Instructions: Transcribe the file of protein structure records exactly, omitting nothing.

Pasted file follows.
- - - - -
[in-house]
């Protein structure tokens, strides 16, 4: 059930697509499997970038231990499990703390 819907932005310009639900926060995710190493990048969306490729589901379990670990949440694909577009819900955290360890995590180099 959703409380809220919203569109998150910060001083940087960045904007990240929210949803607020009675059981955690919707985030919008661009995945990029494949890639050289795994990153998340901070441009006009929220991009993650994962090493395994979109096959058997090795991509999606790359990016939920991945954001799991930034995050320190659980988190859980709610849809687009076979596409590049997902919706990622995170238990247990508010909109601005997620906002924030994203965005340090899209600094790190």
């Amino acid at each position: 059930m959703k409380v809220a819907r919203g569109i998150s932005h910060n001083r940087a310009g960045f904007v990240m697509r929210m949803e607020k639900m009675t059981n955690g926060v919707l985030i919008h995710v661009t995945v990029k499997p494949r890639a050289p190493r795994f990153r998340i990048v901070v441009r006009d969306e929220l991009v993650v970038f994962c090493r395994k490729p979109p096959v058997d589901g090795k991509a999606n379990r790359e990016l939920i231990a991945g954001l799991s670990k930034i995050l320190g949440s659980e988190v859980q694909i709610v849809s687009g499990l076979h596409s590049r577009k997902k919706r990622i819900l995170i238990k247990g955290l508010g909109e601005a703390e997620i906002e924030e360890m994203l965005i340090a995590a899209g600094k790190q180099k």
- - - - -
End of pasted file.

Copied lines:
[in-house]
């Protein structure tokens, strides 16, 4: 059930697509499997970038231990499990703390 819907932005310009639900926060995710190493990048969306490729589901379990670990949440694909577009819900955290360890995590180099 959703409380809220919203569109998150910060001083940087960045904007990240929210949803607020009675059981955690919707985030919008661009995945990029494949890639050289795994990153998340901070441009006009929220991009993650994962090493395994979109096959058997090795991509999606790359990016939920991945954001799991930034995050320190659980988190859980709610849809687009076979596409590049997902919706990622995170238990247990508010909109601005997620906002924030994203965005340090899209600094790190």
């Amino acid at each position: 059930m959703k409380v809220a819907r919203g569109i998150s932005h910060n001083r940087a310009g960045f904007v990240m697509r929210m949803e607020k639900m009675t059981n955690g926060v919707l985030i919008h995710v661009t995945v990029k499997p494949r890639a050289p190493r795994f990153r998340i990048v901070v441009r006009d969306e929220l991009v993650v970038f994962c090493r395994k490729p979109p096959v058997d589901g090795k991509a999606n379990r790359e990016l939920i231990a991945g954001l799991s670990k930034i995050l320190g949440s659980e988190v859980q694909i709610v849809s687009g499990l076979h596409s590049r577009k997902k919706r990622i819900l995170i238990k247990g955290l508010g909109e601005a703390e997620i906002e924030e360890m994203l965005i340090a995590a899209g600094k790190q180099k």